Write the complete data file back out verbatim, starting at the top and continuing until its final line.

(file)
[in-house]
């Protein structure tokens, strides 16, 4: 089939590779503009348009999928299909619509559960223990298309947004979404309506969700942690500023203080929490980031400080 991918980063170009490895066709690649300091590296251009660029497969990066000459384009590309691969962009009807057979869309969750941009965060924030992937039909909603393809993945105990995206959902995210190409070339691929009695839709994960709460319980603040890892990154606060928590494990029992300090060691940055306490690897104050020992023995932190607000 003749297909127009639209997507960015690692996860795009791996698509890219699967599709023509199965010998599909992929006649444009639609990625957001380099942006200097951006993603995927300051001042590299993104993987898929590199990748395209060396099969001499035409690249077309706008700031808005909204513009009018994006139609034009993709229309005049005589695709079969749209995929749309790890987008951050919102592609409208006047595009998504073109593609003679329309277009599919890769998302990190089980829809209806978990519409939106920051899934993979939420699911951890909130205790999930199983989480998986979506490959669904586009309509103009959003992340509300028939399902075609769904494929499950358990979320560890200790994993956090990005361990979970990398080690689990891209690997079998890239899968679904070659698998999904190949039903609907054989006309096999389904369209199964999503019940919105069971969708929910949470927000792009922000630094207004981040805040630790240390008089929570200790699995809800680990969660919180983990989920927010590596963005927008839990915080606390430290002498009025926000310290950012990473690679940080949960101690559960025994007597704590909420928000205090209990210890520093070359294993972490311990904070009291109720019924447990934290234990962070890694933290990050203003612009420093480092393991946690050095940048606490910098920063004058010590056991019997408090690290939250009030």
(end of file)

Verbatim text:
[in-house]
């Protein structure tokens, strides 16, 4: 089939590779503009348009999928299909619509559960223990298309947004979404309506969700942690500023203080929490980031400080 991918980063170009490895066709690649300091590296251009660029497969990066000459384009590309691969962009009807057979869309969750941009965060924030992937039909909603393809993945105990995206959902995210190409070339691929009695839709994960709460319980603040890892990154606060928590494990029992300090060691940055306490690897104050020992023995932190607000 003749297909127009639209997507960015690692996860795009791996698509890219699967599709023509199965010998599909992929006649444009639609990625957001380099942006200097951006993603995927300051001042590299993104993987898929590199990748395209060396099969001499035409690249077309706008700031808005909204513009009018994006139609034009993709229309005049005589695709079969749209995929749309790890987008951050919102592609409208006047595009998504073109593609003679329309277009599919890769998302990190089980829809209806978990519409939106920051899934993979939420699911951890909130205790999930199983989480998986979506490959669904586009309509103009959003992340509300028939399902075609769904494929499950358990979320560890200790994993956090990005361990979970990398080690689990891209690997079998890239899968679904070659698998999904190949039903609907054989006309096999389904369209199964999503019940919105069971969708929910949470927000792009922000630094207004981040805040630790240390008089929570200790699995809800680990969660919180983990989920927010590596963005927008839990915080606390430290002498009025926000310290950012990473690679940080949960101690559960025994007597704590909420928000205090209990210890520093070359294993972490311990904070009291109720019924447990934290234990962070890694933290990050203003612009420093480092393991946690050095940048606490910098920063004058010590056991019997408090690290939250009030």